Scientists at the National Oceanic and Atmospheric Administration (NOAA) Fisheries have discovered an astonishing information about the opah.
Commonly known as the moonfish, the opah is described as a fish that is about the size of a tire of car, weighs more than 45 kg and thrives in cold deep water.
In a research published in Journal Science, the scientists revealed that the opah is the first fully warm-blooded fish that is capable of regulating the temperature of its whole body.
To generate heat and continually warm its whole body, an opah flaps its large pectoral fin. Moreover, it has thick layers of fat that insulates its heart, pectoral fin muscles, and gills from the surrounding cold environment.
“Before this discovery, I was under the impression [the opah] was a slow-moving fish, like most other fish in cold environments. But because it can warm its body, it turns out to be a very active predator that chases down agile prey like squid and can migrate long distances,” said Dr. Wegner, a biologist from NOAA.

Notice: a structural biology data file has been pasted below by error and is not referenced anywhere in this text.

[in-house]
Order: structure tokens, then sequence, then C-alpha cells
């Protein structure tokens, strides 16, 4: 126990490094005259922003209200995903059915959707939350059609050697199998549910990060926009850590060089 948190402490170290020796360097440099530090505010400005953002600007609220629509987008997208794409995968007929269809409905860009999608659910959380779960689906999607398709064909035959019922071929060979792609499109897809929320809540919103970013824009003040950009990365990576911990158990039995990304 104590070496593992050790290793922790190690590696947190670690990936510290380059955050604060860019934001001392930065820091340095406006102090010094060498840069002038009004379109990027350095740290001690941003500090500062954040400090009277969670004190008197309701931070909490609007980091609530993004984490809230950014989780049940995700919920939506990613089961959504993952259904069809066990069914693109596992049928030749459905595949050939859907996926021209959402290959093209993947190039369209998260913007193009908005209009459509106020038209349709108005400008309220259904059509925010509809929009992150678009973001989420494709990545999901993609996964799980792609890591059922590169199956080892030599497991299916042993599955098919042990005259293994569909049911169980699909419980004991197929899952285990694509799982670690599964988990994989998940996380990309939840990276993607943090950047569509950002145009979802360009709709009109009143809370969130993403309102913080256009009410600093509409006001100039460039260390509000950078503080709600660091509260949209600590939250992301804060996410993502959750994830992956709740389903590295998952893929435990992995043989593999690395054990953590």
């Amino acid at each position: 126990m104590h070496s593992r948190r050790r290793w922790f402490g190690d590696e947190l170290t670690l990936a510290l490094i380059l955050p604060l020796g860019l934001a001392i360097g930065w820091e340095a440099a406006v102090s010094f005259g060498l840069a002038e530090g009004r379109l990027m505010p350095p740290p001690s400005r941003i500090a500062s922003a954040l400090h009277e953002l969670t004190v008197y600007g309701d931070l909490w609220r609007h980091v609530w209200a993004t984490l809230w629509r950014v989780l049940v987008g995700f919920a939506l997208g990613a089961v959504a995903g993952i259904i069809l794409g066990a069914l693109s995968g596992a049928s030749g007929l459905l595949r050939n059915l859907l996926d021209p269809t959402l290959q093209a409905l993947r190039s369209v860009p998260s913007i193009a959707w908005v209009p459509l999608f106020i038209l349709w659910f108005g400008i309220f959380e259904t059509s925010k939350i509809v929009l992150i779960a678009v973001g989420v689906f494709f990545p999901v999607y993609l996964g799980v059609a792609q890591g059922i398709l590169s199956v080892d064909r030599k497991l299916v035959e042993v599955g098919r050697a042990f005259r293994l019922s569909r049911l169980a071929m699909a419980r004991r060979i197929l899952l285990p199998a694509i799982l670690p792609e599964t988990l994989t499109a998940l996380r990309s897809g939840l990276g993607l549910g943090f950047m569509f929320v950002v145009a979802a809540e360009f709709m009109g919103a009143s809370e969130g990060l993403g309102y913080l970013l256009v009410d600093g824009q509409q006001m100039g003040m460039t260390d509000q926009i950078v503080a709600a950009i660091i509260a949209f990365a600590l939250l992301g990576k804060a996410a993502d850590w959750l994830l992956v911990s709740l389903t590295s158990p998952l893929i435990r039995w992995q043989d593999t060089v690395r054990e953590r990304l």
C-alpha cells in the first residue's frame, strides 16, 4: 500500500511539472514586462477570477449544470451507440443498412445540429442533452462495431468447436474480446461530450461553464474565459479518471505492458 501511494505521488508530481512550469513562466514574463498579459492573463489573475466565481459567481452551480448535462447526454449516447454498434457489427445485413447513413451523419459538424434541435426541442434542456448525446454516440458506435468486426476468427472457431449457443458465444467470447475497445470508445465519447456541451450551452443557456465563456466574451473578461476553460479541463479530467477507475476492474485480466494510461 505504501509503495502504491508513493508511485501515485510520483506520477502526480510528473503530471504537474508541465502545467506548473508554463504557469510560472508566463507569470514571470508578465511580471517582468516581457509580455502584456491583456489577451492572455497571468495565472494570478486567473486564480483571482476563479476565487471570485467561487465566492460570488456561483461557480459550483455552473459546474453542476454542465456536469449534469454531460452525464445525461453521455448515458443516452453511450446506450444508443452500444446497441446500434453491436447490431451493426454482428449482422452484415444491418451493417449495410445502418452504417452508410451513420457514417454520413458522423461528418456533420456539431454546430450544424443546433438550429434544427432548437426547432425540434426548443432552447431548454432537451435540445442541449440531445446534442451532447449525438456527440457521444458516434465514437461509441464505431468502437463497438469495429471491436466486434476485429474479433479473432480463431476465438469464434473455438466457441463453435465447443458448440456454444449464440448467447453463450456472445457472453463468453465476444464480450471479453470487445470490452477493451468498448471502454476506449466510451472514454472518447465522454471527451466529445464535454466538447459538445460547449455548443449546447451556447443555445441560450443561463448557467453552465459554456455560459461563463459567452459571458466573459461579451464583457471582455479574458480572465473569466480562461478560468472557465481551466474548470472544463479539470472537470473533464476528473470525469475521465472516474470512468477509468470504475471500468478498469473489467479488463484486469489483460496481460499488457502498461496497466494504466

In order to establish their claims, the scientists from the NOAA measured the temperature of the various body parts of a freshly caught opah. They also installed thermometers while the fish dived underwater.
The muscles of an opah was proven to be consistently 5C warmer than its surrounding water. On the other hand, the opah’s heart and head region are about 3C warmer than the water.
They also examined the gills of an opah and found that it contained retia mirabilia, which is the Latin for wonderful net. This intricate tangle of veins and arteries are observed in tuna and sharks, which are known to use the so-called “regional endothermy”. This means that they have the ability to heat some portions of their body.
But the opah is the first fish proven to have the ability to keep its entire body warmer than its environment.